The main policy options to be discussed in the area of rational drug use are the approach based on the development of clinical guidelines leading to essential drugs list and formularies and the approach based on refuse a concept of limited drugs list and support freedom of physicians to prescribe any medicine. The first approach is recommended by the WHO and used in many countries (Essential Drugs List in developing countries and Formulary system in industrialized countries) confirming its effectiveness. The second one was used in the former USSR and is the keystone of philosophy for the majority of physicians in Armenia despite the official acceptance of Essential drugs concept by the Ministry of Health since 1992.


The first option indicates the most cost-effective therapeutic approach, on the basis of valid clinical evidence, while absolute freedom in chousing treatment often lead to irrational drug use and related medical and economic consequences. This has also been proven in Armenia. For example, according to the results of study, carried out by the Agency on drugs and medicines technology in order to identify rationality of antibiotic prescribing, irrational prescribing of single dose was observed in 27.2% cases and irrational prescribing of course dose - in 39.1% cases [6]. Surveys implemented by PO DURG show that the minimal cost of treatment for pneumonia (light or medium severity) according to clinical guidelines approved and based on using inexpensive generics is about 1-2 USD (2002), while an average cost of treatment according to a frequently used prescribing scheme based mainly on use of new expensive antibiotics was much higher - at least 50 USD (2001) [10].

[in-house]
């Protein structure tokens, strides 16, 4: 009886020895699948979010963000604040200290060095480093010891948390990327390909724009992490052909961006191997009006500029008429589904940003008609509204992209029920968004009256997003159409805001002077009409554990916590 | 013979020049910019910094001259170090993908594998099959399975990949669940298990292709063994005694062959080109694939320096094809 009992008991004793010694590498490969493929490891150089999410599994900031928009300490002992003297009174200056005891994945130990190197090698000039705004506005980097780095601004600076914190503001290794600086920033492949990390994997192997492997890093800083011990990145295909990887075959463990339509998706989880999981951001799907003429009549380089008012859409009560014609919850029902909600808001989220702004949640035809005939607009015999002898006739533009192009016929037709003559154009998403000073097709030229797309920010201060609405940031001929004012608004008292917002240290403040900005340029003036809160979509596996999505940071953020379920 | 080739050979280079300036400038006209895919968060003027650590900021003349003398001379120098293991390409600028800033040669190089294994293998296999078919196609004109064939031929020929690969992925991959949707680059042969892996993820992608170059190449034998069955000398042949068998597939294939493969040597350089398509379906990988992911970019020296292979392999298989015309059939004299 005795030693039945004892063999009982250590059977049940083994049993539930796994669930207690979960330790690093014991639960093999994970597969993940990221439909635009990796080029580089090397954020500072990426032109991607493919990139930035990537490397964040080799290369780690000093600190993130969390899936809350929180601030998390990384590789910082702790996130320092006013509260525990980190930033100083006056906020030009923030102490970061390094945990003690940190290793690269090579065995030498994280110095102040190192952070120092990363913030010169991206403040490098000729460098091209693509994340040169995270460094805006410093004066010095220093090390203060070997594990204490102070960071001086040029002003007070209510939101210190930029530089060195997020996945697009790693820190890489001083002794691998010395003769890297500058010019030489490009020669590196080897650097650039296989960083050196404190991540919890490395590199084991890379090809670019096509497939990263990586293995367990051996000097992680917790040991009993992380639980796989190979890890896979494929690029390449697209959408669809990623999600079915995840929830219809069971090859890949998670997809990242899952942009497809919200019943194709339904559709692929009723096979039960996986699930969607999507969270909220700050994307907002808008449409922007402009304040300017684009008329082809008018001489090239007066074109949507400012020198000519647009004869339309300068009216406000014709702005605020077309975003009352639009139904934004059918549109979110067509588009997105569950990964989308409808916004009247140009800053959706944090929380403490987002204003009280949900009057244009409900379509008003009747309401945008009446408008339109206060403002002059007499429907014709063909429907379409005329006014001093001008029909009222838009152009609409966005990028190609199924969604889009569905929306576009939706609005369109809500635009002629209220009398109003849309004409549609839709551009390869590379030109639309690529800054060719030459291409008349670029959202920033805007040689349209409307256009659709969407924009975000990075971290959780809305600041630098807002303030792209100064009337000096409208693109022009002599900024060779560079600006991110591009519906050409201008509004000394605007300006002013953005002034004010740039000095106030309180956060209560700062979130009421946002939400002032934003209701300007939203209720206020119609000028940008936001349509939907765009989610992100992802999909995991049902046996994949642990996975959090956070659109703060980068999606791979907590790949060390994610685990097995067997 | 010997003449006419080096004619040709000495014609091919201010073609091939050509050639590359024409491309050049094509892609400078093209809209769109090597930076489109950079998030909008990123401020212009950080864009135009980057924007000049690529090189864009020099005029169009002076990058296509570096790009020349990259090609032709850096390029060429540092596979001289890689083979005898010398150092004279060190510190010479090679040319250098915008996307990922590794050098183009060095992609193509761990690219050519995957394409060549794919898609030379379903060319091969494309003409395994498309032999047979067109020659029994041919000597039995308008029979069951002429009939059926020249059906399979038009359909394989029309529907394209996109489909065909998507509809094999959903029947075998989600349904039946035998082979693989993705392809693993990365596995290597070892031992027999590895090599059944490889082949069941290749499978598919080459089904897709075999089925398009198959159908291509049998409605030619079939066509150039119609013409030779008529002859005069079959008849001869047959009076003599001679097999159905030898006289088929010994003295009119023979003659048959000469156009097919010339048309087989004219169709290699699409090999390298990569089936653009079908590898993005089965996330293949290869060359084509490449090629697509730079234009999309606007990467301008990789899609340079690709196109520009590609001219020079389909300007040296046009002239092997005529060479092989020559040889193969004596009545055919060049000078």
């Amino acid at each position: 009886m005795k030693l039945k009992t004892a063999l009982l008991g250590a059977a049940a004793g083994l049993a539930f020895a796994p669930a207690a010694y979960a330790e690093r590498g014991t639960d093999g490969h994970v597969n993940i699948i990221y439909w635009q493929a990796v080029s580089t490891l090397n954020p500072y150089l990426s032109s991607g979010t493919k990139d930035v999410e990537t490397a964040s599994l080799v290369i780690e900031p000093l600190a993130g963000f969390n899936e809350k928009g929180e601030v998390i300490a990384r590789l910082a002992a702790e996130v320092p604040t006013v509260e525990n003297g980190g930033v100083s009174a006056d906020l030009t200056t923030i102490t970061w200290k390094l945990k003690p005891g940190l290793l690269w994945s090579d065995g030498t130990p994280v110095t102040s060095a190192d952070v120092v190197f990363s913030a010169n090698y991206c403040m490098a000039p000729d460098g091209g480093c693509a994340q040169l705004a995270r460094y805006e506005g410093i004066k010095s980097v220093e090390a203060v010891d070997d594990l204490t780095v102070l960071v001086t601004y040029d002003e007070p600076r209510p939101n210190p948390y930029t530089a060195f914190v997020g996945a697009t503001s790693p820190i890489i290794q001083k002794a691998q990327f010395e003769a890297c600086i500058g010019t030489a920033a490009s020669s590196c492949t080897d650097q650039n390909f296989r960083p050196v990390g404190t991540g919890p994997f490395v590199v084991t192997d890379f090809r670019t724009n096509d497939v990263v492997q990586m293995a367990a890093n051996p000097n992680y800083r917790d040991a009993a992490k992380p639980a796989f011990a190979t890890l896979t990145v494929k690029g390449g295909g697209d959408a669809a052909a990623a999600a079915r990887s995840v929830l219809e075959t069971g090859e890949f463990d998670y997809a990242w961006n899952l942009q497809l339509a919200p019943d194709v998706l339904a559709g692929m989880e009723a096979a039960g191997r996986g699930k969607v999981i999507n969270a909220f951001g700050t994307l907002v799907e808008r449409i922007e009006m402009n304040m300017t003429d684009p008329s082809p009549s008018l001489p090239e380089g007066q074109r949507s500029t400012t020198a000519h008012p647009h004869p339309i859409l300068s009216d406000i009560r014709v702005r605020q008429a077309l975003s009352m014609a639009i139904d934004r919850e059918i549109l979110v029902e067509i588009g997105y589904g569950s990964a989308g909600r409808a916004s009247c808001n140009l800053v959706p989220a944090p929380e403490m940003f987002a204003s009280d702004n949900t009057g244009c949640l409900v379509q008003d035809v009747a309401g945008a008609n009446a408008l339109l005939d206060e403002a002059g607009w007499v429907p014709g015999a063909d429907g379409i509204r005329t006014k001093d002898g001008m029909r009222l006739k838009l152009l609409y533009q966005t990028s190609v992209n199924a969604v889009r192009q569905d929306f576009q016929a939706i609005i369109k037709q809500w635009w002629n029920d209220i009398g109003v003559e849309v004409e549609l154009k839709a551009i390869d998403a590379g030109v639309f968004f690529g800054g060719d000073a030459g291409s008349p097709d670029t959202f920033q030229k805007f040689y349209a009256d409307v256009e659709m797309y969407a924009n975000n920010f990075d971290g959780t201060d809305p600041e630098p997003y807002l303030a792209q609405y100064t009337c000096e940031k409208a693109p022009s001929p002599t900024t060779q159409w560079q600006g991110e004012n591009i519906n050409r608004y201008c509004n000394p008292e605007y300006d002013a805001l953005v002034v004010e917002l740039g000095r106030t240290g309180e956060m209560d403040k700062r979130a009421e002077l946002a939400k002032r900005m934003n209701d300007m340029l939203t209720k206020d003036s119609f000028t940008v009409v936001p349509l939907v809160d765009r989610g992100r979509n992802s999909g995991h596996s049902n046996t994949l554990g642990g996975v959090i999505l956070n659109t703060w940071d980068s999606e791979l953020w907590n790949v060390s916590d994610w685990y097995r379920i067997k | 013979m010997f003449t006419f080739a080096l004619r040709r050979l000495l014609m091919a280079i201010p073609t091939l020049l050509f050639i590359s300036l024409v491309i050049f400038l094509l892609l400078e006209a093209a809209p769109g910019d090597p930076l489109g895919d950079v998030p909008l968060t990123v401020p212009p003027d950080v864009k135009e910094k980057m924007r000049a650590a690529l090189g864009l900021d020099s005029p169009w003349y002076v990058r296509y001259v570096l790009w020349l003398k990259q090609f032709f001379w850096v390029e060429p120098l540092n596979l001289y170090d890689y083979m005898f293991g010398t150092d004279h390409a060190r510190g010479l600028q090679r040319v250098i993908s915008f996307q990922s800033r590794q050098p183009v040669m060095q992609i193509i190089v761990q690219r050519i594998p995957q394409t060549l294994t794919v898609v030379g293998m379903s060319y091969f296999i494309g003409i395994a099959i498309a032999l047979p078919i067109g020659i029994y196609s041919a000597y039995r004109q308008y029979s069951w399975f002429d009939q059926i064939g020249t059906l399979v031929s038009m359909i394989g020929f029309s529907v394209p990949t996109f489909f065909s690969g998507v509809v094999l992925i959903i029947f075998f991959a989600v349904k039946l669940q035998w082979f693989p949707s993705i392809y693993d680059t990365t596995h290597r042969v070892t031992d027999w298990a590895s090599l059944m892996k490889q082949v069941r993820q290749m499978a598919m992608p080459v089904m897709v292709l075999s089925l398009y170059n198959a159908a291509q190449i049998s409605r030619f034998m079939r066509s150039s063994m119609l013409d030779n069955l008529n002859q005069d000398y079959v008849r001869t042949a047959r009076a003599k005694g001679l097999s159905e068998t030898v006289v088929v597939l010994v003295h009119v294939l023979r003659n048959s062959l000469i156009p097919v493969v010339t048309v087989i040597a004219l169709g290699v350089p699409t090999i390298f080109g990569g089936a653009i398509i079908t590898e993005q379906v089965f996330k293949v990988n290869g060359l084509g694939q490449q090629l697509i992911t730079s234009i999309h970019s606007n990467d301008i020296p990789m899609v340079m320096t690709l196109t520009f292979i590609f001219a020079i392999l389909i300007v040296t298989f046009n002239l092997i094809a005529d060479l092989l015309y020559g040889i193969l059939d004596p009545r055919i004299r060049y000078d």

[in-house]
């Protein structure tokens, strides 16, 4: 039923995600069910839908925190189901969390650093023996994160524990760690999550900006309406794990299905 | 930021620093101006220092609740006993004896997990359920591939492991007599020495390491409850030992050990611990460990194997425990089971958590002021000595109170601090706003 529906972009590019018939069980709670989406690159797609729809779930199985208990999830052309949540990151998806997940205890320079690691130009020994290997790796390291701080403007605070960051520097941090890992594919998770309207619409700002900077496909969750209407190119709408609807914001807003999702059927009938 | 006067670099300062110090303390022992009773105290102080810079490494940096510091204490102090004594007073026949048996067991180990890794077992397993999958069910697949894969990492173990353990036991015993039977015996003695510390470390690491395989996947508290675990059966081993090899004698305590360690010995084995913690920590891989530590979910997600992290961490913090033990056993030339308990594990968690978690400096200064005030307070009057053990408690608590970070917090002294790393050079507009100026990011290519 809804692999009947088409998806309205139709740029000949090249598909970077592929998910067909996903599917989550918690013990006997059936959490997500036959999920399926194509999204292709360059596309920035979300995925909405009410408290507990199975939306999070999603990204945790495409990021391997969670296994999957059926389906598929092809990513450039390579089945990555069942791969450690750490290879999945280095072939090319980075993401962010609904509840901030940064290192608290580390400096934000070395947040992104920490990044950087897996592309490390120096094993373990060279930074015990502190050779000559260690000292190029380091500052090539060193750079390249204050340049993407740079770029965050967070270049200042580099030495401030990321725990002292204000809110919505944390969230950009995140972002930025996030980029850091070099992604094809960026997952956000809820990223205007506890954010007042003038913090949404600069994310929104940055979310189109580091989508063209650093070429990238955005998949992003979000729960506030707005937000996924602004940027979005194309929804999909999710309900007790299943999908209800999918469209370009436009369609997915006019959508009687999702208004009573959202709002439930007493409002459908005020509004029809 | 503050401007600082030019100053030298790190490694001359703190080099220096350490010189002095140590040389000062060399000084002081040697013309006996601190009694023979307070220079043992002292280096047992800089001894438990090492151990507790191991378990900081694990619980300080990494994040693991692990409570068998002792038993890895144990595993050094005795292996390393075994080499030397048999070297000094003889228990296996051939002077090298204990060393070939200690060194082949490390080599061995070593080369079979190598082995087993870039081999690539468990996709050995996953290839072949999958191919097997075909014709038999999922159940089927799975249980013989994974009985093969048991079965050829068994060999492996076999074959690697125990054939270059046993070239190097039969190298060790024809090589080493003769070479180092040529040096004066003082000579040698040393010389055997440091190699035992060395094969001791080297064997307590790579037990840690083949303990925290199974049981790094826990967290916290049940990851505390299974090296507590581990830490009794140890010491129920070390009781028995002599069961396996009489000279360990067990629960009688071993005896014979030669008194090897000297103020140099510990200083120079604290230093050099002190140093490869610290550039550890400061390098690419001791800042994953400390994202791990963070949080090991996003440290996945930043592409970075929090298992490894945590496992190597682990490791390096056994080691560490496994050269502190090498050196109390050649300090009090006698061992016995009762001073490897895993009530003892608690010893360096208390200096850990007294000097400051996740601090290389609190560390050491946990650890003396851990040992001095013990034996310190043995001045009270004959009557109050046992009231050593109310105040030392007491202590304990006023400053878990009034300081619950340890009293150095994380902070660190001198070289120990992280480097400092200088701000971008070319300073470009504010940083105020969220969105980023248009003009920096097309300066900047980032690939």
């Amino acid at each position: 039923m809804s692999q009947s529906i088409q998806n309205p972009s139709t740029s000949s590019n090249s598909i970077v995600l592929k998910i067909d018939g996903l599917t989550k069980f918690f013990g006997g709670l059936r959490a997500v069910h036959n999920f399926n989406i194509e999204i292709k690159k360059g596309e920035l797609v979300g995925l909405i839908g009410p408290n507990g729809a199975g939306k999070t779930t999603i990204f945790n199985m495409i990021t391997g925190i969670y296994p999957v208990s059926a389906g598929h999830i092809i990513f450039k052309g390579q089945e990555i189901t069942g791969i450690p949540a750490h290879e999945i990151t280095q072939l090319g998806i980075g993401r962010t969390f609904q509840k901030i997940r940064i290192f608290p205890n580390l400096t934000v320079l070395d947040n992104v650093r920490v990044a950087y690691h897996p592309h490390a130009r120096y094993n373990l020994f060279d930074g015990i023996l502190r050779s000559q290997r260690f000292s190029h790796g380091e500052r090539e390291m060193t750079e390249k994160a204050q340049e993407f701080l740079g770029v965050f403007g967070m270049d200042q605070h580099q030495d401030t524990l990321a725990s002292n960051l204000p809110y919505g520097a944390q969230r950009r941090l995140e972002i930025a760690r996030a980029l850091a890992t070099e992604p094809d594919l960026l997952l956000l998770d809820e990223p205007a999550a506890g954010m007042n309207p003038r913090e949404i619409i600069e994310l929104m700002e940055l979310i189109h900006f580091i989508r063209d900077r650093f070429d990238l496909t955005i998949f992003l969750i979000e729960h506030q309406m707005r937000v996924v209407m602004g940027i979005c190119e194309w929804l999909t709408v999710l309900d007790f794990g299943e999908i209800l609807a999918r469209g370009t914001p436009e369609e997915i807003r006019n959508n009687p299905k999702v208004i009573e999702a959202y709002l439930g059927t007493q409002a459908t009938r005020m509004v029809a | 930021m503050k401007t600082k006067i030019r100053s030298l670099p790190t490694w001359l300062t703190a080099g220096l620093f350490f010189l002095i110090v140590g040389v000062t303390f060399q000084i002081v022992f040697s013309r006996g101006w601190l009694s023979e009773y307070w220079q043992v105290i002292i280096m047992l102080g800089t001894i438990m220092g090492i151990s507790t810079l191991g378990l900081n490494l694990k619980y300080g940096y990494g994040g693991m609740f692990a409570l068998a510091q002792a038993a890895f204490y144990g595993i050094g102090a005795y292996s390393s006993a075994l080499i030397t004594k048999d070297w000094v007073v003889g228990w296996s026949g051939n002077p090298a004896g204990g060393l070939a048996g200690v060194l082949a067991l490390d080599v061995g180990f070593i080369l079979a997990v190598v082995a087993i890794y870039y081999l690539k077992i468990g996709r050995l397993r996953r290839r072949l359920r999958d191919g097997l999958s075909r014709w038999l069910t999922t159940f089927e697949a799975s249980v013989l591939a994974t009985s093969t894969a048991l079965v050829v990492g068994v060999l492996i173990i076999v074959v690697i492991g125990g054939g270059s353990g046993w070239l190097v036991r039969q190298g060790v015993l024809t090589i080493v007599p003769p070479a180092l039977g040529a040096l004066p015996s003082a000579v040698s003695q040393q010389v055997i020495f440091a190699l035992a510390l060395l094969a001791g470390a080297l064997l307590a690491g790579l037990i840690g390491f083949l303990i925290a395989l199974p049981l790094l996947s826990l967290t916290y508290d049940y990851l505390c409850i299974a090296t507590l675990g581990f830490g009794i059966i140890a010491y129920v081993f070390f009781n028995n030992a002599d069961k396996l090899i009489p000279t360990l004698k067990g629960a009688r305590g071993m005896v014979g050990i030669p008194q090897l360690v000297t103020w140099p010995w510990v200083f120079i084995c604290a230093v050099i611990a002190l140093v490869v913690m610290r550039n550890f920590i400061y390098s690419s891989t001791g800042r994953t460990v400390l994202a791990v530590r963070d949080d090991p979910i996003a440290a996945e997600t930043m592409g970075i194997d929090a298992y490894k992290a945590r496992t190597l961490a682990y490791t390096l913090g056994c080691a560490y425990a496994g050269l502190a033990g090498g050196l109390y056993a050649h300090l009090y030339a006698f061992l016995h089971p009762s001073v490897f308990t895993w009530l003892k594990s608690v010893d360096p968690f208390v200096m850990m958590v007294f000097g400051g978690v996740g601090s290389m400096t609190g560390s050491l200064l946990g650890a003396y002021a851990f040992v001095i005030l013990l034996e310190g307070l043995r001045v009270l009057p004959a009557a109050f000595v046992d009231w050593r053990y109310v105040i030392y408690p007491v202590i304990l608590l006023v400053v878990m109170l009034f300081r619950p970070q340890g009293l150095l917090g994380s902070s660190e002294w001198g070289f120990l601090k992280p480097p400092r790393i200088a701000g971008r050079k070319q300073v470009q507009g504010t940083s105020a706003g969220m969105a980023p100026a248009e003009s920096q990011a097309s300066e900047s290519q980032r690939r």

The first approach lead not only to more rational prescribing, but also to a better supply of drugs and to lower cost due to the following reasons: nationally agreed clinical guidelines are based on valid clinical evidences and able to take into account national peculiarities; training and information can be more focused; prescribers gain more experience with fewer drugs; procurement, storage, distribution, dispensing are easier with a reduced number of drugs; procurement of fewer items in larger quantities results in more price competition and economies of scale [15].